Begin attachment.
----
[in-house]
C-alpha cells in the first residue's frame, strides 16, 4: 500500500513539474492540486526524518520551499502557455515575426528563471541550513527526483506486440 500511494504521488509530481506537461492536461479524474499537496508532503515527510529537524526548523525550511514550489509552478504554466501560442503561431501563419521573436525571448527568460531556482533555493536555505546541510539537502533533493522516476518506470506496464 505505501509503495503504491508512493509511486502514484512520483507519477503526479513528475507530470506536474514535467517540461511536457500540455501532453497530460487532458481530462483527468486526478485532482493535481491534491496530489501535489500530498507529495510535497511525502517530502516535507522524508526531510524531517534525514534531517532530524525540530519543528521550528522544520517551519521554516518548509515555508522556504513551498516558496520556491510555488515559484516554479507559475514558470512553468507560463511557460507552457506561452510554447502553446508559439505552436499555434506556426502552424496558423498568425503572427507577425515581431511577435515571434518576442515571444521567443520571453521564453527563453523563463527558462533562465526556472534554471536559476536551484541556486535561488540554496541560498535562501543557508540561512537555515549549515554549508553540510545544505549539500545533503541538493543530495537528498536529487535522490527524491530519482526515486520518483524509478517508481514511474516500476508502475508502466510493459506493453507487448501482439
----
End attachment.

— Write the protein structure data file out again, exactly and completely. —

[in-house]
C-alpha cells in the first residue's frame, strides 16, 4: 500500500513539474492540486526524518520551499502557455515575426528563471541550513527526483506486440 500511494504521488509530481506537461492536461479524474499537496508532503515527510529537524526548523525550511514550489509552478504554466501560442503561431501563419521573436525571448527568460531556482533555493536555505546541510539537502533533493522516476518506470506496464 505505501509503495503504491508512493509511486502514484512520483507519477503526479513528475507530470506536474514535467517540461511536457500540455501532453497530460487532458481530462483527468486526478485532482493535481491534491496530489501535489500530498507529495510535497511525502517530502516535507522524508526531510524531517534525514534531517532530524525540530519543528521550528522544520517551519521554516518548509515555508522556504513551498516558496520556491510555488515559484516554479507559475514558470512553468507560463511557460507552457506561452510554447502553446508559439505552436499555434506556426502552424496558423498568425503572427507577425515581431511577435515571434518576442515571444521567443520571453521564453527563453523563463527558462533562465526556472534554471536559476536551484541556486535561488540554496541560498535562501543557508540561512537555515549549515554549508553540510545544505549539500545533503541538493543530495537528498536529487535522490527524491530519482526515486520518483524509478517508481514511474516500476508502475508502466510493459506493453507487448501482439